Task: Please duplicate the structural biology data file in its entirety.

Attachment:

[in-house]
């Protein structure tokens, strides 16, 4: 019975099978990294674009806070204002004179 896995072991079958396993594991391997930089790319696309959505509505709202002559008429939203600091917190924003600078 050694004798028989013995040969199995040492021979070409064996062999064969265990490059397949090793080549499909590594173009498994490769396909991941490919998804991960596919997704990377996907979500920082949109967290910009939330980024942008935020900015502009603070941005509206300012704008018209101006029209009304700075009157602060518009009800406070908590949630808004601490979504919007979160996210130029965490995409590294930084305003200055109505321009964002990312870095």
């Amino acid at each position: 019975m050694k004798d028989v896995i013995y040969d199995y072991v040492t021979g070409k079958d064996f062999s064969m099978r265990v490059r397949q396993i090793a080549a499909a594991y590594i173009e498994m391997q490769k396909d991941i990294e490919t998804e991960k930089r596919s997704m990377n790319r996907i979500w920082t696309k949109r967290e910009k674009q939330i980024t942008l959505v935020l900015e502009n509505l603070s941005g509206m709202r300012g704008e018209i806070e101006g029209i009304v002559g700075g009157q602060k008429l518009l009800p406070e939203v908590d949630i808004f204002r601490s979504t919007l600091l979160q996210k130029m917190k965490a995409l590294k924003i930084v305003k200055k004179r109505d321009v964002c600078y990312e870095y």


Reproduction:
[in-house]
């Protein structure tokens, strides 16, 4: 019975099978990294674009806070204002004179 896995072991079958396993594991391997930089790319696309959505509505709202002559008429939203600091917190924003600078 050694004798028989013995040969199995040492021979070409064996062999064969265990490059397949090793080549499909590594173009498994490769396909991941490919998804991960596919997704990377996907979500920082949109967290910009939330980024942008935020900015502009603070941005509206300012704008018209101006029209009304700075009157602060518009009800406070908590949630808004601490979504919007979160996210130029965490995409590294930084305003200055109505321009964002990312870095």
């Amino acid at each position: 019975m050694k004798d028989v896995i013995y040969d199995y072991v040492t021979g070409k079958d064996f062999s064969m099978r265990v490059r397949q396993i090793a080549a499909a594991y590594i173009e498994m391997q490769k396909d991941i990294e490919t998804e991960k930089r596919s997704m990377n790319r996907i979500w920082t696309k949109r967290e910009k674009q939330i980024t942008l959505v935020l900015e502009n509505l603070s941005g509206m709202r300012g704008e018209i806070e101006g029209i009304v002559g700075g009157q602060k008429l518009l009800p406070e939203v908590d949630i808004f204002r601490s979504t919007l600091l979160q996210k130029m917190k965490a995409l590294k924003i930084v305003k200055k004179r109505d321009v964002c600078y990312e870095y």